What makes good bread
What is good bread? My bread-baking philosophy.
What I expect from good bread is not just its taste or its appearance. The inner values are also important. The overall package has to be right. And so it is no different with bread than with us humans.
A good bread lives from the philosophy of its baker. Regardless of whether it is a large bakery, village baker or hobby baker; if enthusiasm for the highest possible quality is applied, the road to good bread is not far. The craftsmanship plays a major role. But there are also points that start before that.
For me, these include:
- the use of natural ingredients
- the waiver of additives (isolated / synthesized substances, such as technical / exogenous / functional enzymes, emulsifiers, thickeners, flavor enhancers, aromas)
- the use of natural sourdough, originally produced from spontaneous fermentation (the renouncement of dough acidifiers and pure cultures)
- the use of preliminary stages (pre-dough, swelling / brewing / cooking pieces)
- the use of as little yeast as possible (usually <1-2%)
- the use of long-term tours for dough
All of these points ensure extremely tasty, wholesome, long-lasting bread that stays fresh for a long time. This is “bought” by apparently more complex recipes with sometimes many steps. Anyone who has done it once and has slowly developed a routine will notice that the effort is still limited, but thanks to this a bread quality is set that is rarely found. The crux of the matter is the use of little or no baker's yeast. Yeast in itself is not the problem, but the time we steal from the dough by using too much yeast. And the less time a dough has for fermentation, the less flavor and digestibility it develops. All of the substances in grain or bread that are detrimental to our health, such as fodmaps, ATI, acrylamide or gluten, are broken down or changed by the above points in such a way that we can tolerate them (with the exception of gluten in real celiac patients). Working with little yeast and / or sourdough in particular guarantees that the grain is pre-digested (fermented) for our human organism.
Besides that, he profits taste from this tactic. A good bread tastes best with itself. It doesn't need a topping or spread. After I cut a piece of bread, it first comes to my nose. If a musty, dull smell is drawn in, the bread has already lost. The same applies if the bread smells like nothing. Here, too, the yeast makes the difference. With normal bread dough, the yeast tastes first when it contains more than 1 g per 100 g of flour (= 1%), leaving behind a slightly bitter aftertaste and overlaying aromas. Sourdough brings the most complex taste and a wide variety of aromas to bread, including in fine baked goods, i.e. sweet breads and rolls.
The points listed above make baking good bread incredibly diverse. Mathematically, there are several trillion ways to bake healthy and tasty bread. And within this framework there is no right or wrong, everyone can choose their own path - from simple to complex.
For me, a good bread is even more. Let's widen our view. Good bread should also consist of good grain. Grain that has not been transported halfway around the world, but has been sustainably cultivated as regionally as possible according to ecological criteria. It should grow from solid seeds that are ideally adapted to the region and represent a cultural value that we receive through our baking. This is the only way for breeders and farmers to continue working with the varieties. If we bake mainstream grain from the world market, only a few industrial varieties remain, diversity is dwindling and with it our resistance to cuts such as climate change. We also support the badly battered breeder and miller trade. It doesn't always have to be the best flour from Italy, the USA or Canada. You can also bake well with flours from our region. It's the smarter choice in the long run.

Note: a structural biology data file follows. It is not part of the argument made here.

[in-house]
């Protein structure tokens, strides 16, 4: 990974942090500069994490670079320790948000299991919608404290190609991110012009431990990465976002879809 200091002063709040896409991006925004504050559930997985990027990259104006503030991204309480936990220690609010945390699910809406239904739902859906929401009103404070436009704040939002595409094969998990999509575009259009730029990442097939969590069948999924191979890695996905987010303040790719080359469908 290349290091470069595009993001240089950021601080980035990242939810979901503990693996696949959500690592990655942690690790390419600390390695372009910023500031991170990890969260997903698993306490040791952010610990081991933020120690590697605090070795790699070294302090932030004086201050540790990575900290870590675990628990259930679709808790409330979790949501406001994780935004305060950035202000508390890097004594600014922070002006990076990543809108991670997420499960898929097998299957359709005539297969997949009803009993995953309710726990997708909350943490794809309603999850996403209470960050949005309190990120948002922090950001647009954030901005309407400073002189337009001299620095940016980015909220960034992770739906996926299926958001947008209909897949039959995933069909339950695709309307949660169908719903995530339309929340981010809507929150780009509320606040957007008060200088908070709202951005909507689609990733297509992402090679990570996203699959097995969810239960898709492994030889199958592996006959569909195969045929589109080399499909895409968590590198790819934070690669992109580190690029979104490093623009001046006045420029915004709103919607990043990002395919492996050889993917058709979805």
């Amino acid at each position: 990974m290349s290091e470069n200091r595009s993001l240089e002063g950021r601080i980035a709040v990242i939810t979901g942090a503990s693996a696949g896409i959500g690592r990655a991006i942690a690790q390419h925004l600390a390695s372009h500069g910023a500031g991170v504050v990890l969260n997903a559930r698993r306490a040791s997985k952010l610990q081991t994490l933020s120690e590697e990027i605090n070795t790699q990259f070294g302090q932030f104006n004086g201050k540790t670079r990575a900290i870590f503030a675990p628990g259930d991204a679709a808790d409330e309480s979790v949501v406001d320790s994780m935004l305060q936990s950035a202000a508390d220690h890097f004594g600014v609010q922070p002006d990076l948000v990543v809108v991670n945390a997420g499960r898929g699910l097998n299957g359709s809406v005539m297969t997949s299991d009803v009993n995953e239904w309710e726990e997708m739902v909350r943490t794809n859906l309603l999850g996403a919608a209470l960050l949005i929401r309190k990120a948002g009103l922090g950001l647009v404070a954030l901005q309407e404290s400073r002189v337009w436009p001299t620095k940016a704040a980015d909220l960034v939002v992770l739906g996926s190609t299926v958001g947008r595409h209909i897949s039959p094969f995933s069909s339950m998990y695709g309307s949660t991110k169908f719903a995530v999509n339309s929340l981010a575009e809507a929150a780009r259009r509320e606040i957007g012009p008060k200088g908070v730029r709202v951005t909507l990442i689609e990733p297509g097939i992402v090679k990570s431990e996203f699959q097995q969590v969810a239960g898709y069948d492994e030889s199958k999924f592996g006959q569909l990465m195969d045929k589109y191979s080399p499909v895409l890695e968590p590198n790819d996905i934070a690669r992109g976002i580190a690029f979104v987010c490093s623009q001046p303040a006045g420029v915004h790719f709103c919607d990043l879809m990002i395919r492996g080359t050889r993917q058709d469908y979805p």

Good bread is a world in itself. It not only tastes freshly baked, but also after a few days. Better still: It changes its character over the days, but always remains a pleasure. And when we know the history of our bread from the seed to the cut, it tastes even better.Those who give their sources value the work of others. I have invested a lot of time, effort, and spirit in this blog for over ten years, and I still do. Therefore, I ask you to always cite the specific source of any public use of my ideas, recipes and texts.
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For me, in addition to the things you mentioned, good bread also means that it is healthy.
This in turn includes a high (100% if possible) wholemeal flour content and a dough that sufficiently reduces the phytic acid content (so that the body can absorb the minerals in the wholemeal flour). I am also skeptical about wheat flour, as the human body has not yet had much time to adapt to the cultivated forms used today (with a high gluten content).
In addition to the health aspects, it is also important to me that the bread can be kept for as long as possible - i.e. it does not dry out so quickly. I live alone and need a few days to eat a large piece of bread.
Do you also have recipes that meet these requirements? If not, I would be very happy to receive ideas or literature recommendations!
With the phytic acid aspect in particular, I don't know how well researched it has already been done (how much should the phytic acid content be optimally reduced and which dough structure lowers it and how much?).
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